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'Special District' Would Limit Big Chain Stores, Encourage Mom-and-Pops

By Allegra Hobbs | June 14, 2016 3:32pm | Updated on June 14, 2016 7:10pm
 Community members fear the displacement of small business in the neighborhood and the proliferation of big chain stores.
Community members fear the displacement of small business in the neighborhood and the proliferation of big chain stores.
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Landmarks Preservation Commission

EAST VILLAGE — A neighborhood organization is introducing a plan to create a “Special Purpose District” in the East Village to keep out big chain stores and support mom-and-pop businesses.

The East Village Community Coalition has drafted a study of retail in the neighborhood in response to community-wide anxiety surrounding the displacement of small businesses, and has proposed the creation of a district that would forbid or severely limit new chain stores.

Cutting down on so-called “formula retail” stores — spots with “standardized” merchandise and decor such as Duane Reade and McDonald’s — will help preserve the character of the neighborhood for the sake of longtime locals, said the organization’s executive director.

“We’re emphasizing the importance of preserving retail diversity in the neighborhood and ensuring the residents’ needs are met,” said Tehmina Brohi at Community Board 3’s recent Economic Development Committee meeting. “There are people that live in this neighborhood, and we want to make this a livable neighborhood where their daily needs are met.”

The study, shared on the community board's website, explores a handful of approaches to keeping chains to a minimum within the proposed district, spanning north to south from East Houston Street to East 14th Street and falling between Third Avenue and Avenue D.

According to a study conducted by the organization, the neighborhood currently has 63 large chain stores, comprising 3.6 percent of storefront spaces in the East Village.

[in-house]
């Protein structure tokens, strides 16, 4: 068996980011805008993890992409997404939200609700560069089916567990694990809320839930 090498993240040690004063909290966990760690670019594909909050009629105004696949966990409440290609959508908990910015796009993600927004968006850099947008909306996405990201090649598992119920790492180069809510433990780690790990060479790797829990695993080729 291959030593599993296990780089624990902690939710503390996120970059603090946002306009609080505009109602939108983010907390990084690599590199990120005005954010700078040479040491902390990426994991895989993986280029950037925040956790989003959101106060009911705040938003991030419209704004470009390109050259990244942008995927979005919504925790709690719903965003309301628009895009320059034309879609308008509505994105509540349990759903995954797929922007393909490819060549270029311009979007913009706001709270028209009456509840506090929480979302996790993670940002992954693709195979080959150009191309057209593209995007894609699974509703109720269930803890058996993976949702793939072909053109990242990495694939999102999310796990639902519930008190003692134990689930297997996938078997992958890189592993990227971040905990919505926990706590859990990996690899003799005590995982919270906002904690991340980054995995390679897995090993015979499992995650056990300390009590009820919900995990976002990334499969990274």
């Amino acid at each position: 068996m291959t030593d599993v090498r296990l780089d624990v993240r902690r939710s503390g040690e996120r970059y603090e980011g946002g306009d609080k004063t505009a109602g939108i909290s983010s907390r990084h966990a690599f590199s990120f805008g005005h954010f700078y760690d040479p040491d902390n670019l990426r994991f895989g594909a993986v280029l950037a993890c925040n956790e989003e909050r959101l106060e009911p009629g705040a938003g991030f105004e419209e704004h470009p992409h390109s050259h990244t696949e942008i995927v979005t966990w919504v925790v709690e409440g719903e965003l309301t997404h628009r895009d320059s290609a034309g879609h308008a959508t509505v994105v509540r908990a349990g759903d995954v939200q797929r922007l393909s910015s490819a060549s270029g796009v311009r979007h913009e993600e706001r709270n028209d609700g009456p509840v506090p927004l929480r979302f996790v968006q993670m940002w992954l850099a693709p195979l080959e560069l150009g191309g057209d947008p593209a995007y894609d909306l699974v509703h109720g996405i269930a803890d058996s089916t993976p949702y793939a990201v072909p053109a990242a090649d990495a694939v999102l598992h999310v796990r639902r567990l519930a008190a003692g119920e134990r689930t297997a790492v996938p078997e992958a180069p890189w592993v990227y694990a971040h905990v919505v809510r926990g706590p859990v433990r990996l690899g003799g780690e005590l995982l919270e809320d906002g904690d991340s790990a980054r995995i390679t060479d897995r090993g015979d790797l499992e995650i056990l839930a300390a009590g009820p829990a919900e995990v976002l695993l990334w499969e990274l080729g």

One proposal seeks to ban “formula retail” altogether, while another would allow chains only in areas zoned with commercial overlays.

Another recommendation is to impose a 2,500-square-foot space limit to discourage the influx of stores, like Duane Reade, that use a lot of floor space. This approach would also forbid landlords from combining storefronts to increase floor space.

Lastly, the study puts forward a third option, which would require large stores looking to open in the East Village to apply for a special permit. The store’s permit request would be evaluated based on the surrounding retail landscape, taking into account such factors as the number of chain stores already in the area.

Community board members voiced concern that a request for a full ban on “formula retail” would be rejected by the city. However, allowing the chains within commercial overlays would limit the restriction only to side streets and largely residential areas, said district manager Susan Stetzer.

“It’s really not very limiting,” she said.

The community board is considering the organization’s suggestions as it seeks to propose a special retail district, though it is still early in the stages of development, Stetzer said.